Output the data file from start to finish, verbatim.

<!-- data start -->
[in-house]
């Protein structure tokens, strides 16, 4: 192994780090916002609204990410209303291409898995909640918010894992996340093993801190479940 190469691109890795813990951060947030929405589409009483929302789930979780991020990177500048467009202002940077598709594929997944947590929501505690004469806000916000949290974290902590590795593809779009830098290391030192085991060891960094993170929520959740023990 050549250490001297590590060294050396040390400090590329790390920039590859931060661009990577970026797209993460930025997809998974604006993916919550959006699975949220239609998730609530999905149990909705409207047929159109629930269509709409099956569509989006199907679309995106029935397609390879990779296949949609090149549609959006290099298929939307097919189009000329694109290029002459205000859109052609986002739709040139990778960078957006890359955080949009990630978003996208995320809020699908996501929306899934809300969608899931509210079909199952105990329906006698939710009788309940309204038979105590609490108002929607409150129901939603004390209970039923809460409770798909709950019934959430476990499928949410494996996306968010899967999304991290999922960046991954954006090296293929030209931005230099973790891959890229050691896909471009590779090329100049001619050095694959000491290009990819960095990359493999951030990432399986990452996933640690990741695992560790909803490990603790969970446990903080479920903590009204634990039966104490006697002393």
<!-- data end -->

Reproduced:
[in-house]
């Protein structure tokens, strides 16, 4: 192994780090916002609204990410209303291409898995909640918010894992996340093993801190479940 190469691109890795813990951060947030929405589409009483929302789930979780991020990177500048467009202002940077598709594929997944947590929501505690004469806000916000949290974290902590590795593809779009830098290391030192085991060891960094993170929520959740023990 050549250490001297590590060294050396040390400090590329790390920039590859931060661009990577970026797209993460930025997809998974604006993916919550959006699975949220239609998730609530999905149990909705409207047929159109629930269509709409099956569509989006199907679309995106029935397609390879990779296949949609090149549609959006290099298929939307097919189009000329694109290029002459205000859109052609986002739709040139990778960078957006890359955080949009990630978003996208995320809020699908996501929306899934809300969608899931509210079909199952105990329906006698939710009788309940309204038979105590609490108002929607409150129901939603004390209970039923809460409770798909709950019934959430476990499928949410494996996306968010899967999304991290999922960046991954954006090296293929030209931005230099973790891959890229050691896909471009590779090329100049001619050095694959000491290009990819960095990359493999951030990432399986990452996933640690990741695992560790909803490990603790969970446990903080479920903590009204634990039966104490006697002393």